First Child-Friendly TB Medicines Available in Correct Doses

December 4, 2015

December 04, 2015.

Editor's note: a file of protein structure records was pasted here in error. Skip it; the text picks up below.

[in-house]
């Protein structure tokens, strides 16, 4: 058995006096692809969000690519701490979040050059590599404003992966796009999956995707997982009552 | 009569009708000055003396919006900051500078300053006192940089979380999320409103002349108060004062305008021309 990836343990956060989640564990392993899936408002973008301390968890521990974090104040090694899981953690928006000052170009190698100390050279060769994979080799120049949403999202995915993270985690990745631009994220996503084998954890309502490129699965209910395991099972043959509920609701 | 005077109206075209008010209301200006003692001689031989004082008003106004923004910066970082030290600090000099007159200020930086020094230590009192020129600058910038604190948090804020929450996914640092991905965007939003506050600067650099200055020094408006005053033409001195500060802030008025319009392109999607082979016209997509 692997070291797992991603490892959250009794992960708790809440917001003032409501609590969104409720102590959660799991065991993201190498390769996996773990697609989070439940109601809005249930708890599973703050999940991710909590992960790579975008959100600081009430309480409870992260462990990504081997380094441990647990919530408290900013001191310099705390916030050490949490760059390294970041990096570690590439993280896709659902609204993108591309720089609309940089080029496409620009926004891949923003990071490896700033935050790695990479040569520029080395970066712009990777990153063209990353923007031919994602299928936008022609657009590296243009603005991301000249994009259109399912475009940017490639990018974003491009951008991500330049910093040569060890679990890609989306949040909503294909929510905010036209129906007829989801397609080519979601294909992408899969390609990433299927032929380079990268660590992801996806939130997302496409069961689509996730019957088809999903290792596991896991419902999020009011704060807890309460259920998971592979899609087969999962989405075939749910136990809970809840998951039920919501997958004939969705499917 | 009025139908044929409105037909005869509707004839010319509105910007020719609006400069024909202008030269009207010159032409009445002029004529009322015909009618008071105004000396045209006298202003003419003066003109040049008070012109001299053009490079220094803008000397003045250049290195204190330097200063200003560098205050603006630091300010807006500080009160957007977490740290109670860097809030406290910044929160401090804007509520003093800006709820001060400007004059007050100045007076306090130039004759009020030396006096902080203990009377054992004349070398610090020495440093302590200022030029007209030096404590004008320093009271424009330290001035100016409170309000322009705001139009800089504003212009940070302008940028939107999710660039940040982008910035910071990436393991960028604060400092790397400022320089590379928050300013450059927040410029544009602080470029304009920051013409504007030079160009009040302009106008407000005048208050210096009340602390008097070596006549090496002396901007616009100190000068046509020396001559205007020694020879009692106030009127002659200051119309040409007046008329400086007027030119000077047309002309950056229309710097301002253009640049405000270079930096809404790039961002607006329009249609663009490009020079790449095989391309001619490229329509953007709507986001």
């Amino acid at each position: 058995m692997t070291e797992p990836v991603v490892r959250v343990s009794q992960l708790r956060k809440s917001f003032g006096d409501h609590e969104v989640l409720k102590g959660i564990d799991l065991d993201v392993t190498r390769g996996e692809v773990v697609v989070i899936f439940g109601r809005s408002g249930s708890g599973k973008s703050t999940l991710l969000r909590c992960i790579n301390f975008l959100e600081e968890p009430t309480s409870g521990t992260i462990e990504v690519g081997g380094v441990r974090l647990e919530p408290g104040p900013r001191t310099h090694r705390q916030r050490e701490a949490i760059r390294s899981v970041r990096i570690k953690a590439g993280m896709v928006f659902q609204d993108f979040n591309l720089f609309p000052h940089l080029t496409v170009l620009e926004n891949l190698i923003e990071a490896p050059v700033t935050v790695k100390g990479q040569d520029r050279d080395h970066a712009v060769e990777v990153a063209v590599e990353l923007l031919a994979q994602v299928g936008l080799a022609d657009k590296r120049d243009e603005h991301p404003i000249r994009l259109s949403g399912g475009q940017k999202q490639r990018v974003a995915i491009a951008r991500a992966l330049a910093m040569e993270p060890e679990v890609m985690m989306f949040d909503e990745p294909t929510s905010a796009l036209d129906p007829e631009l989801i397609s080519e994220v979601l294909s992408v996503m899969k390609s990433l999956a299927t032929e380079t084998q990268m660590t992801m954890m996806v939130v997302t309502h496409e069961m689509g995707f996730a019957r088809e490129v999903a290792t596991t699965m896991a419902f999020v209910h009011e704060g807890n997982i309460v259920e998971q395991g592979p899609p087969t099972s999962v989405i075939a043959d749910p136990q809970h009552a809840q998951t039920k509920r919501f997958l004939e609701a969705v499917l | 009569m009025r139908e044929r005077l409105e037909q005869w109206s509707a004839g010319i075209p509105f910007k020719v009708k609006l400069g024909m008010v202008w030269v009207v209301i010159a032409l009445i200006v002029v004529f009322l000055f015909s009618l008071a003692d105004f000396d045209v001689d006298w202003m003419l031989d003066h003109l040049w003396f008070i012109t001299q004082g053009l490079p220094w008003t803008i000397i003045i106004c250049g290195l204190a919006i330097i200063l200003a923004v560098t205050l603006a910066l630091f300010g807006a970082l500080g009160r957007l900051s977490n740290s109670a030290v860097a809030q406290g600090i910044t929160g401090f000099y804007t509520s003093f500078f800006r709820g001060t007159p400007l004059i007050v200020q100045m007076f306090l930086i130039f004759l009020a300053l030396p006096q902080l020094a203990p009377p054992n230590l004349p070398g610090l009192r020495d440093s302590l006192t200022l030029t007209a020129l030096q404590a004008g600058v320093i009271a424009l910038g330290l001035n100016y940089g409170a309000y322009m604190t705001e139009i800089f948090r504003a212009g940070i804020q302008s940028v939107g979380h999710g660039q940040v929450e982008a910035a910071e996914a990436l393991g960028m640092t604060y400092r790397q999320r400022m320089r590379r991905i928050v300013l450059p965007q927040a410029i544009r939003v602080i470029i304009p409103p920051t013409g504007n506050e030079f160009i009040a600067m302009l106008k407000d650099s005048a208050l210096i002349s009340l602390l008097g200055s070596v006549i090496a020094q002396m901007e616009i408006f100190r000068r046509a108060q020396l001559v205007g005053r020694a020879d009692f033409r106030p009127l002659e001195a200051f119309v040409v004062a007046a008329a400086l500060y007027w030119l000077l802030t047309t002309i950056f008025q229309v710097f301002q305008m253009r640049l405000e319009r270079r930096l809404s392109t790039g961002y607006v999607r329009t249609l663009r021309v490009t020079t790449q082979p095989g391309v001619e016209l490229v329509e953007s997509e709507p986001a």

International nonprofit organization TB Alliance and its partners have made available the first child-friendly tuberculosis (TB) medicines in the correct doses, meeting the guidelines set by the World Health Organization (WHO) in 2010.   Children need different doses of TB medicines than adults. To approximate the correct dose for a child, parents and carers have thus far had to crush or chop available drugs, and piece together the treatment regimen. Splitting TB pills, which gives the medication a bitter taste and usually results in imprecise dosing. The drugs made available by TB Alliance are dispersible and palatable, simple to administer and affordable.   The new TB medicines are fixed dose combinations (FDCs) of the three most commonly used drugs to treat drug-sensitive TB (rifampicin, isoniazid, and pyrazinamide). These are not new drugs, but rather improved formulations that are dissolvable and flavored so that they are simple for providers and parents to administer and easy for children to take. The FDCs are rifampicin + isoniazid + pyrazinamide, which is used for the initial two months of treatment, followed by four months of rifampicin + isoniazid. The formulations are in the process of being prequalified by WHO but are now available under the WHO’s Expert Review Panel mechanism.   TB Alliance is working with WHO, UNICEF, Management Sciences for Health and other organizations to encourage uptake in countries with high TB burdens and to reach children affected by TB at all levels or sectors of healthcare. Initial roll-out of the new medicines is expected in early 2016.